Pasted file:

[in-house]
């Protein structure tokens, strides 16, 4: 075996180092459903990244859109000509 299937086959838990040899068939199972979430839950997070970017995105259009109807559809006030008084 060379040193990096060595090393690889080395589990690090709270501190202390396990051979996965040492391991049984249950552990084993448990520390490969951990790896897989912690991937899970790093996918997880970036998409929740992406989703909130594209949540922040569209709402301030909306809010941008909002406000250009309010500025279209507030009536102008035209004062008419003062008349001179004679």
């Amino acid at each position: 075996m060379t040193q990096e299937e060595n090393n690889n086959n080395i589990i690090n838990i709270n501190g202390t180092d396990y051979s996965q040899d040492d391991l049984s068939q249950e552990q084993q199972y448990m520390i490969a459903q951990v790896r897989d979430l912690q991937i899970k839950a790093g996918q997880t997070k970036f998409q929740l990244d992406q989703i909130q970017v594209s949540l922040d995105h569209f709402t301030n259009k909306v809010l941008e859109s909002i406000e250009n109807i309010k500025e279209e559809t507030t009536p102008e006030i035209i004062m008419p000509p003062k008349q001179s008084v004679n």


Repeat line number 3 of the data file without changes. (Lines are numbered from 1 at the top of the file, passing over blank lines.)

């Amino acid at each position: 075996m060379t040193q990096e299937e060595n090393n690889n086959n080395i589990i690090n838990i709270n501190g202390t180092d396990y051979s996965q040899d040492d391991l049984s068939q249950e552990q084993q199972y448990m520390i490969a459903q951990v790896r897989d979430l912690q991937i899970k839950a790093g996918q997880t997070k970036f998409q929740l990244d992406q989703i909130q970017v594209s949540l922040d995105h569209f709402t301030n259009k909306v809010l941008e859109s909002i406000e250009n109807i309010k500025e279209e559809t507030t009536p102008e006030i035209i004062m008419p000509p003062k008349q001179s008084v004679n």